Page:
The court in “Payne v FCT (2001)” denied the taxpayer with the deduction for travel expense amid his home and the workplace (White and Townsend 2018). Travelling between two unconnected workplaces is not allowable deductions under “section 8-1”. Bruce occurred expenses for travelling between home and his workplace. The expense constitutes private in nature and no dedications can be claimed by Bruce under “section 8-1”.   
“Section 8-1 (2)” denies the taxpayer from claiming deduction for any loss or outgoing under this section if the expenses are of capital or domestic in nature (Peiros and Smyth 2017). Expenses that are not incurred in gaining the assessable income is not allowed for deductions as they fail to meet the deductibility criteria defined under the positive limbs. Bruce reports an expense on electricity and rates for his family home. These are domestic expenses and not deduction is permitted because it fails to meet either of the positive limbs and non-deductible under the second negative limbs of “section 8-1 (2) (b) of the ITAA 1997”.
“Section 8-5 of the ITAA 1997” provides that a taxpayer can claim specific deductions when the provision of the income tax legislation enables the taxpayer with the deduction (Saad 2014). Taxpayer’s that incurs expenses for managing their tax affairs are allowed to claim deduction under “section 25-5 of the ITAA 1997”. Bruce reports expenses on tax agent fees. The expenses incurred is allowed for specific deductions under “section 25-5”.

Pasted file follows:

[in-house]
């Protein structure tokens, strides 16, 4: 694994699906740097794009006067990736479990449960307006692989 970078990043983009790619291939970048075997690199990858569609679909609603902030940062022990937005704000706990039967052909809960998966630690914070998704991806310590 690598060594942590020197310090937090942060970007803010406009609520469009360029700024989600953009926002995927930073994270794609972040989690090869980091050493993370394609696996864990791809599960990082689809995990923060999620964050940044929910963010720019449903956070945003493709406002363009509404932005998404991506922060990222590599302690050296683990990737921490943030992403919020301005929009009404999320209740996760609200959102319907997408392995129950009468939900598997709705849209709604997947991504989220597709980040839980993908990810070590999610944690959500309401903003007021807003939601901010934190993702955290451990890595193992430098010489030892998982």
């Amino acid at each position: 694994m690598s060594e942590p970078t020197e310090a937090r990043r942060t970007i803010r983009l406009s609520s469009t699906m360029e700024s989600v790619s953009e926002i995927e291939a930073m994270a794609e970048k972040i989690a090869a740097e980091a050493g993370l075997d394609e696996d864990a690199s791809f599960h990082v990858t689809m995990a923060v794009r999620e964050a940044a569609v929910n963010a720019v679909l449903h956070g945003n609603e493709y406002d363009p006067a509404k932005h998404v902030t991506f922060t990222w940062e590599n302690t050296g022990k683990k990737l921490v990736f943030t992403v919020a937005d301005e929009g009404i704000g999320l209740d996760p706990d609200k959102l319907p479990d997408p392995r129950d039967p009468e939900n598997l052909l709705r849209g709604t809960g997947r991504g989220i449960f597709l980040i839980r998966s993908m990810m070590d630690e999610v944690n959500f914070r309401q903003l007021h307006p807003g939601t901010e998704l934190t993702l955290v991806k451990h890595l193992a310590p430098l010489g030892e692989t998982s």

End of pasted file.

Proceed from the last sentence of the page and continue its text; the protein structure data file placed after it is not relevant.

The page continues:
Expenses incurred on the rental property is allowed for deductions when the property is let out for rent or available for rent. An expenses relating to rates was reported by Bruce on the rental property (Blakelock and King 2017). Furthermore, interest on loan was also incurred by Bruce for rental property. Quoting “Amalgamated Zinc Ltd v FCT (1935)” Bruce can claim deduction for the rental property expenditure under “section 8-1” as these expenses are occurred while generating the assessable income.
As per “Section 25-10 of the ITAA 1997” cost incurred for notional repair is not deductible expenses. Referring to “Inland Revenue Commissioners v Shipping Co Ltd (1923)” the court denied the taxpayer for undertaking initial repair on the property acquired since these expenses amounted to capital expenses and non-deductible in nature (Peiros and Smyth 2017). Bruce incurred costs repainting the property that was initially acquired. The costs should be treated as capital in nature since it is occurred in remedying the defects in the investment property before sub-letting. The initial repair expenses did not arise from Bruce own use of property. Therefore, a deduction is not allowed to Bruce for repainting the property.